Researchers from the University of Virginia School of Medicine have unveiled a deeper understanding of how the genes in African-American and Hispanic-American populations affect the utilization of Omega-3 and Omega-6 fatty acids. This breakthrough paves the way for “precision nutrition,” a personalized dietary approach that caters to our unique bodily needs, potentially promoting longevity and improved health.
Omega-3 and Omega-6 are considered beneficial fats, derived from foods and commonly consumed as supplements. Omega-3 bolsters the immune system and potentially reduces heart disease risk, while Omega-6 strengthens immunity and provides additional advantages. Crucial for cellular functionality, elevated levels of these fatty acids in the bloodstream are believed to decrease the likelihood of ailments such as heart disease, type 2 diabetes, Alzheimer’s, and breast cancer, among others.
Research has extensively explored the genetic influence on Omega-3 and Omega-6 utilization in individuals of European origin. However, studies focusing on Hispanic and African Americans have been limited. Dr. Ani W. Manichaikul and her team at UVA aimed to bridge this gap. Their recent discoveries showcase both striking similarities and notable differences across these groups. Such variations emphasize the significance of conducting genetic research across a diverse population spectrum.
“By including participants from varied backgrounds in our research, we can detect unique genetic variations among different ancestries,” stated Manichaikul from UVA’s Center for Public Health Genomics and Department of Public Health Sciences. “This study advances our understanding, allowing us to better identify individuals who might be more susceptible to fatty acid deficiencies.”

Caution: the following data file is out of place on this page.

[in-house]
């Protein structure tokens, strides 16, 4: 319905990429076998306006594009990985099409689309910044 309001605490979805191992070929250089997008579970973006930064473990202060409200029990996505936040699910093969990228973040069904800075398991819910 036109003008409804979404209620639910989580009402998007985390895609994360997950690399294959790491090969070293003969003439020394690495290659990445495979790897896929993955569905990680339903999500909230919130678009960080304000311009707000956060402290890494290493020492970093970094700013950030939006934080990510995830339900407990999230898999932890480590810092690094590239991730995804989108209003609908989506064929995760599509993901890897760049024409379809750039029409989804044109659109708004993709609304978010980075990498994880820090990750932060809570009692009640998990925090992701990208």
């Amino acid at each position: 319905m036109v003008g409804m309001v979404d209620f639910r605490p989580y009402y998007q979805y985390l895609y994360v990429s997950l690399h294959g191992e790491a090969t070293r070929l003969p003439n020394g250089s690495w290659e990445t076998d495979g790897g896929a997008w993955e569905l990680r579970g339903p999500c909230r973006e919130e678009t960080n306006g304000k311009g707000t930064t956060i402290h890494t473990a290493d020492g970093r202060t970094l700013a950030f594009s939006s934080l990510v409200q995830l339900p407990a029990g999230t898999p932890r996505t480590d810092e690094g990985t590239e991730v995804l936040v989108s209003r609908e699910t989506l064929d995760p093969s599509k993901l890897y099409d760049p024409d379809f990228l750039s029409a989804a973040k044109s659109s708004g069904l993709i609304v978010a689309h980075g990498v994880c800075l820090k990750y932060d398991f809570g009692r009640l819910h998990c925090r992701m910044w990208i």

Manichaikul and her team delved into data from over 1,400 Hispanic-Americans and 2,200 African-Americans to grasp the genetic variances more clearly. This data was sourced from the international CHARGE consortium, which was established to support expansive genetic studies.
Manichaikul’s team found that many genetic insights related to fatty-acid metabolism, previously observed in those of European ancestry, were also applicable to individuals of Hispanic and African origins. For instance, a specific chromosome location, known to regulate fatty acid use in Europeans, was similarly crucial for Hispanic and African populations. Numerous such genetic overlaps were identified across all three demographics.
However, Manichaikul’s team uncovered distinct differences, identifying several new genetic factors affecting fatty-acid levels in both Hispanic-Americans and African-Americans.
Researchers observed variations in how Hispanic-Americans and African-Americans metabolize fatty acids, shedding light on their unique bodily responses. These findings could also provide insights into why individuals with significant American Indigenous roots within the Hispanic community frequently exhibit reduced fatty acid levels in their bloodstream.
Published in Communications Biology, the researchers’ recent discoveries pave the way for further exploration into how variations in fatty acid levels might impact disease outcomes, including cancer, or the immune system’s efficiency. Such insights could eventually guide “precision nutrition” strategies, where customized diets or targeted supplements enhance health results.
“We’ve identified novel genetic variations related to fatty acids, which weren’t evident in our previous research due to limited genetic diversity,” Manichaikul stated. “Moving forward, we aim to encompass a broader range of ancestral and genetic diversity to further understand how diverse human DNA variations impact health.”
Originally published by UVA Health. View the original article.